Fashion and Anti-fashion among Holdeman Mennonite Women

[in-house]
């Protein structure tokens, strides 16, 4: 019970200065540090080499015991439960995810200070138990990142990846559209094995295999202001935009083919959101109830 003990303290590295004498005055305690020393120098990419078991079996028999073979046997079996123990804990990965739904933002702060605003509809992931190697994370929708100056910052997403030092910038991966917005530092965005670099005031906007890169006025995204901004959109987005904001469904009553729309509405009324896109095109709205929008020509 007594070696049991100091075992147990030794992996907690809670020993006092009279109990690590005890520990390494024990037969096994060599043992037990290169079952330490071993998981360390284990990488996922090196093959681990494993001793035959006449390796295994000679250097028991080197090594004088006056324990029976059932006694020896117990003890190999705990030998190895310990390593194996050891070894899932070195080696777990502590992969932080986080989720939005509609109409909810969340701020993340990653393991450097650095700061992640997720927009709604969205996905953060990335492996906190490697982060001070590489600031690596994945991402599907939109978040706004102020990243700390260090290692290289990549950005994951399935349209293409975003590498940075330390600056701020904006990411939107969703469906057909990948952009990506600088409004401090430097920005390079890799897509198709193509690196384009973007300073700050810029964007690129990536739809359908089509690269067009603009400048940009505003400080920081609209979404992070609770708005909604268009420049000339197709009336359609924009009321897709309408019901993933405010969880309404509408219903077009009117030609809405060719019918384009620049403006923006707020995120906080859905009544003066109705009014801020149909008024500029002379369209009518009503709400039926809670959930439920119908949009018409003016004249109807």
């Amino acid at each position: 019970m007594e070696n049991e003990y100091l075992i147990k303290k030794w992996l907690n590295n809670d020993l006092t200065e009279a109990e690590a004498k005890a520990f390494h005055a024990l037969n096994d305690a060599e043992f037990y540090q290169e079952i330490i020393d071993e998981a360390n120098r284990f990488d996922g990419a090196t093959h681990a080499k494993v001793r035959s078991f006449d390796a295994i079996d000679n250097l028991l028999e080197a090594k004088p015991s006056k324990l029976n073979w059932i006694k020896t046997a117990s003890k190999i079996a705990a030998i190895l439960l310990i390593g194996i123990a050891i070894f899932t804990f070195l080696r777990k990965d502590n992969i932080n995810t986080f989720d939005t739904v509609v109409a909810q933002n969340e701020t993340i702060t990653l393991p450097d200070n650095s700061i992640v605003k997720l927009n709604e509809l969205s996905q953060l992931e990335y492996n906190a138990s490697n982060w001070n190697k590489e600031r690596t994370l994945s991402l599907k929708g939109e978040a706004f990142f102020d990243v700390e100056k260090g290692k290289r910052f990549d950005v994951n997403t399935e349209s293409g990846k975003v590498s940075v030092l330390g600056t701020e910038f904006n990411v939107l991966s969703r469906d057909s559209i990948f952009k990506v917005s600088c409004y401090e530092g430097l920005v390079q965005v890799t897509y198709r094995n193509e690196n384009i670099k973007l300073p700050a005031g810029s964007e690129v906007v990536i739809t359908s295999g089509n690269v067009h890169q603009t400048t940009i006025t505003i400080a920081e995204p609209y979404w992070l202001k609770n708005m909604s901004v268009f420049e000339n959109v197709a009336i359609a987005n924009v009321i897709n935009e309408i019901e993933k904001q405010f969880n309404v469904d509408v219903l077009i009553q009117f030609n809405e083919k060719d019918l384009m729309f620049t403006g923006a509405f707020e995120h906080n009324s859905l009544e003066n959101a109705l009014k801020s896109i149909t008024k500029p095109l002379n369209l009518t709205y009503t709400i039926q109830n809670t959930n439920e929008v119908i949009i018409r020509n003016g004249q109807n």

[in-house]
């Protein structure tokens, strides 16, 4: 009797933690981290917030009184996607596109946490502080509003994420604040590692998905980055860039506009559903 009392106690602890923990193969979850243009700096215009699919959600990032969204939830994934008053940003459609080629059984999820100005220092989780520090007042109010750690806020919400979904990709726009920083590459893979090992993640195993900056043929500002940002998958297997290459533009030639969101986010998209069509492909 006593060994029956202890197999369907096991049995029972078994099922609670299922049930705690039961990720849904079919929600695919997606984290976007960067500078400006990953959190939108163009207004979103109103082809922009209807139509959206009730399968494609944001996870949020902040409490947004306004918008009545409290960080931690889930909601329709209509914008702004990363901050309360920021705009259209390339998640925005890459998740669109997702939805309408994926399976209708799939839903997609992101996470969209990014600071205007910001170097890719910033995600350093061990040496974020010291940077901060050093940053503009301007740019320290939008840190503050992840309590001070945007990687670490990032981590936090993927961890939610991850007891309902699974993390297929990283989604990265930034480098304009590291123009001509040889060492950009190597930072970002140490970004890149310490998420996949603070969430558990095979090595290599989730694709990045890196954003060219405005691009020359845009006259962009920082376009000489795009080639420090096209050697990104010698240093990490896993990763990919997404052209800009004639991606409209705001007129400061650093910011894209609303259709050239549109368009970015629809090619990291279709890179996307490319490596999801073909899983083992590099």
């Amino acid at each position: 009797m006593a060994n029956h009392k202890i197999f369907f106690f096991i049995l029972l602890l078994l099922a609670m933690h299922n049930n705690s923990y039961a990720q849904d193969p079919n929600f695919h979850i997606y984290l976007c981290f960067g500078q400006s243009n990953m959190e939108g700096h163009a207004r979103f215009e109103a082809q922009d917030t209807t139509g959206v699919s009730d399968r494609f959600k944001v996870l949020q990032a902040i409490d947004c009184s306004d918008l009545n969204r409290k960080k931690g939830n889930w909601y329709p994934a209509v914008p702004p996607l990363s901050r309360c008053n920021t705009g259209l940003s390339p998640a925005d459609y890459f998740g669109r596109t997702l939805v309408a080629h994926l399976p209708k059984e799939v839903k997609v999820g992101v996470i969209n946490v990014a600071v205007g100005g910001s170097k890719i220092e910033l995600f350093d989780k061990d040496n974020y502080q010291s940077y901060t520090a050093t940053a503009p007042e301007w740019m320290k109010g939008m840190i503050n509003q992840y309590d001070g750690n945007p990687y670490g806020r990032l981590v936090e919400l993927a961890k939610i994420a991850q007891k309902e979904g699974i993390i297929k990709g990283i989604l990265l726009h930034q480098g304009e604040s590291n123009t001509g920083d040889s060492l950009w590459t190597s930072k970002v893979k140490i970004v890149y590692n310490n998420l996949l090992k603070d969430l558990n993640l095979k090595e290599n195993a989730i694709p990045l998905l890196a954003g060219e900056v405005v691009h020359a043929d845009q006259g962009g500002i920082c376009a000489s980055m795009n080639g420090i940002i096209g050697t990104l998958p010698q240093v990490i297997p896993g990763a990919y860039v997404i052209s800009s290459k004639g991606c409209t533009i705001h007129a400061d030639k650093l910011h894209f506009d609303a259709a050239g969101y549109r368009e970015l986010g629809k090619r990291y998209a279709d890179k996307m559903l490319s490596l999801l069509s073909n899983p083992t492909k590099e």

Since their origin in the Protestant Reformation of the sixteenth century, most Mennonite sects historically favored plain dress as a form of anti-fashion (Gingerich, 1966; Scott, 1986, Graybill, 2002), although that is less important for the more liberal Mennonite groups today. It is still vitally important to the Holdeman Mennonites, who are among the most conservative of the Mennonite groups. Formally known as the Church of God in Christ, Mennonite (CGCM), this Mennonite sect originated in 1859 when John Holdeman and his followers broke off from the Old Order Mennonites who they felt had strayed from the right path. They wanted to live apart from 'the world'. Separation from outsiders was accomplished through social boundary markers, including physical, auditory, educational, economic, political markers and visual boundaries (dress). By the end of the twentieth century few boundary markers remained as the Holdemans had slowly assimilated into American and Canadian cultures. One of the remaining symbols is the dress code that prohibits the wearing of fashionable dress. The Holdemans refer to this as 'plain dress,' a form of anti-fashion. Historically, Holdeman women were expected to wear basic shirtwaist dresses that were loose and long, with sleeves, matching belts, high necklines, and buttons up the front bodice. By 1926 that expectation became codified by the CDCM as a formal requirement. Adherence to the dress code was enforced through the social control system that disciplined them to restrain the temptation toward fashionability. Women who did not comply were expelled and shunned. However by the end of the twentieth century numerous changes occurred and a greater variety of style options became acceptable, resulting in the weakening of the anti-fashion dress code. Documenting and analyzing the changes through the twentieth century to the present is the focus of this paper. As one of the most conservative Mennonite sects remaining, The Holdemans still try to avoid involvement with non-Mennonites, and as a result only a handful of scholars have been allowed access to this group. Only a few studies have been published (Hiebert, 1973, 2010; Mainwaring, 1995; XXXX 1986, 1993, 1997, 1999). For this research project, ethnographic fieldwork, participant-observation and interviews occurred in CDCM communities in the US and Canada from 2014-2016. Interviews (N=62) were transcribed and subjected to thematic analysis. Primary data included analysis of photos (N = 1005 dated 1900-2015) and garments. Content analysis was used to examine the written discussions of issues published by the CDCM; 30% of the entries focused on the need to avoid fashionable dress. At the same time 26% related to women's changing roles. Over time these issues surfaced in the photos of dress. In the 1970s the CDCM was worried about assimilation; fashionable dress was seen as symbolic of a loss of spirituality. At this time only 5% of men were in plain dress, and 63% were wearing mainstream fashion, while 20% of the women were wearing anti-fashion, 40% were wearing fashionable dress and 40% wore a mix. By 1979, CDCM ministers, all male, expelled over 10,000 members for not following rules. For the next three decades, 48% of the women wore anti-fashion, 41% fashion and 35% wore a mix. Massive changes in women's roles and dress occurred from the 1990s forward, and currently 20% wear anti-fashion, 20% wear fashion, and 60% mix both types. Nearly all men dress in mainstream fashions now. While in the 1980s, three basic dress styles were worn (XXXX 1986, 1993, 1997) at present two of those styles are still worn by older women, but there are a total of six acceptable styles today. Ironically, the definition of plain dress now allows for fashionable elements. It was younger women who introduced fashionable accessories in the 1990s then went on to making changes in the dress itself. This is directly tied to women working outside the home and then slowly altering their plain dress to adapt to the world. A relationship was found, and made clear in the interviews, that working outside the home is related to the more frequent acceptance of fashionable dress and increasing levels of female agency within the CGCM. This change in the dress code observed is analyzed by using Bush and London's (1960) theory that when a long-standing mode of dress changes, there is often a change in the culture itself regarding underlying social roles. The eroding of anti-fashion as a social boundary marker was found to be symptomatic of significant role changes and increasing assimilation of the Holdeman Mennonite women into the larger American culture. References Bush, G. and London, P. ( 1960). 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